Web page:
Fijian Language Week

New Zealand’s Minister of Pacific Peoples says there should be more interest in the language of Fiji as it’s a significant trading partner. Aupito Su’a William Sio said learning more about anyone’s language or culture opens a pathway for communication and commerce.

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A Fijian Bure

This week New Zealand celebrates its sixth Fijian Language Week – Macawa ni Vosa Vakaviti – with the theme ‘Noqu Vosa Me’u Bula Taka’ meaning My language, Learn it, Speak it, Live it. Aupito said language and culture is vital for all Pacific peoples in New Zealand to have a stronger sense of belonging and general well-being. “Pacific languages are also avenues to trade and commerce,” he said.

Aupito said New Zealand exporters would be wise to invest in the language as well. “We export to Fiji in the vicinity of $693-million a year and that’s really important. And I’m told by businesses in the Fijian community that understanding the Fijian language and culture is so important in establishing those good business relationships.”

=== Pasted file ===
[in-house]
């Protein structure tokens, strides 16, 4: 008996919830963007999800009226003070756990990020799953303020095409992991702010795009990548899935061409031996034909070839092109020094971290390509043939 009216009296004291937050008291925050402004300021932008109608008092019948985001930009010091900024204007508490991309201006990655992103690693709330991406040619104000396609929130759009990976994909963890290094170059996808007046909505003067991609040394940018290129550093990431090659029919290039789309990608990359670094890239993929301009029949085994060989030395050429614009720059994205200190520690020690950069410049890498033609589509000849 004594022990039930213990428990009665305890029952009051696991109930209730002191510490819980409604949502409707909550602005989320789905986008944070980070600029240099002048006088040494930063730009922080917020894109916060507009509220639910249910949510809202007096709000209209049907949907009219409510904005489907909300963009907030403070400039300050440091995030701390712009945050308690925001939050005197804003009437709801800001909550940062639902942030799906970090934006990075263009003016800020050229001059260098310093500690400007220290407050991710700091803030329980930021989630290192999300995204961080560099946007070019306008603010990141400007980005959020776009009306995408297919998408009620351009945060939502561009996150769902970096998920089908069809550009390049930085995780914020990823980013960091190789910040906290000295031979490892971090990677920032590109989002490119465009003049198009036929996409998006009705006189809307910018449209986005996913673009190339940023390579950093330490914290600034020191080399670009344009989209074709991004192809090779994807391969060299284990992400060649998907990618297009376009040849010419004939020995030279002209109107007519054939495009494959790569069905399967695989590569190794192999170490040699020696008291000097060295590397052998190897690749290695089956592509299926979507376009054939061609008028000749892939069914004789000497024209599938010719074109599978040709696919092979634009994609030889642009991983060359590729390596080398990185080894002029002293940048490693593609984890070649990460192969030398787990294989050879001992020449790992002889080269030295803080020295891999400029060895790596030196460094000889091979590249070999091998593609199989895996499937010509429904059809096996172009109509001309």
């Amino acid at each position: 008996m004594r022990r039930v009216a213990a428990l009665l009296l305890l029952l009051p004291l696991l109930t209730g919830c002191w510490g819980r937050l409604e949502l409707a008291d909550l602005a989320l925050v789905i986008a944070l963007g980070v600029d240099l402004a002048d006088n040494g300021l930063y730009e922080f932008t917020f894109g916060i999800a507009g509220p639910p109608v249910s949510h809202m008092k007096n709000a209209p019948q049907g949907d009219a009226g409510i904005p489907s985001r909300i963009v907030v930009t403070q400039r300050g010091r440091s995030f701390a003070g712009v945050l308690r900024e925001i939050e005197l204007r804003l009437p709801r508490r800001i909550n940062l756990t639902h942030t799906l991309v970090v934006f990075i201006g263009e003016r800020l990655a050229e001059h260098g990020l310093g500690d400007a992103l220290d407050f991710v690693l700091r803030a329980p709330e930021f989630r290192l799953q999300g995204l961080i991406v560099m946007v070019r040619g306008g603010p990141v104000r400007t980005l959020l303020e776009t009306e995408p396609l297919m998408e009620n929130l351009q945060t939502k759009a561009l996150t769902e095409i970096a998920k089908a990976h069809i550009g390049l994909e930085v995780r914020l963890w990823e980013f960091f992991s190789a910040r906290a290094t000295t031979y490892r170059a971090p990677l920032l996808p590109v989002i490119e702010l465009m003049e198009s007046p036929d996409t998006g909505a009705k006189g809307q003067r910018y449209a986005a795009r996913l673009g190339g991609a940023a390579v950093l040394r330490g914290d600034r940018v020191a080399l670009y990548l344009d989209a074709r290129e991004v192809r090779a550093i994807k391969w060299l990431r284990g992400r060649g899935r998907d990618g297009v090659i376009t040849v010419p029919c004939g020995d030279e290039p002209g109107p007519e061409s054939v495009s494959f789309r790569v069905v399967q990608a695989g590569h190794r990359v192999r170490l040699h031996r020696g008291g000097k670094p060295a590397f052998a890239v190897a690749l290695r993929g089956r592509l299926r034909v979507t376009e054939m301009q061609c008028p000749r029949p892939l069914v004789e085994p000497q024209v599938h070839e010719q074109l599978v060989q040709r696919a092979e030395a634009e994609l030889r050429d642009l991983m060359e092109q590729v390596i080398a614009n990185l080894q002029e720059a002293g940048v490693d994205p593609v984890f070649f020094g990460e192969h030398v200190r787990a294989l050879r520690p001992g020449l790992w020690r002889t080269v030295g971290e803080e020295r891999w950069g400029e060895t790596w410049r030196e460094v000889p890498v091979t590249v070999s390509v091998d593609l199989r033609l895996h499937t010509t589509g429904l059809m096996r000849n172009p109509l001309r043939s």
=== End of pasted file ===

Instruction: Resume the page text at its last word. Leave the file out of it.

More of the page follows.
Fijian Words and phrases you can try:

Hello – Ni sa bula (nee sahm boola) or bula (mboola) for short

Goodbye – Ni sa moce (nee sa mo-they)

Good morning – Ni sa yadra (nee sa yandra)

Yes – Io (ee-o)

No – Sega (senga)

Please – Yalo vinaka (yalo vee-nahka)

Excuse me – Tolou (too low)

Thank you – Vinaka (vee-nahka)

Tips on Fijian language pronunciation

• The letter “a” is pronounced “ah” as in father.

• Any word with a “d” has an unwritten “n” in front of it, so the city Nadi is pronounced “Nah-ndi.”

• The letter “b” is pronounced as “mb” like in bamboo, especially when it is in the middle of a word.

• Similarly, in certain words with a “g,” there is an unwritten “n” in front of it, so sega (“no”) is pronounced “senga,”

• The letter “c” is pronounced “th,” so “moce,” meaning goodbye, is pronounced “moe-they.”

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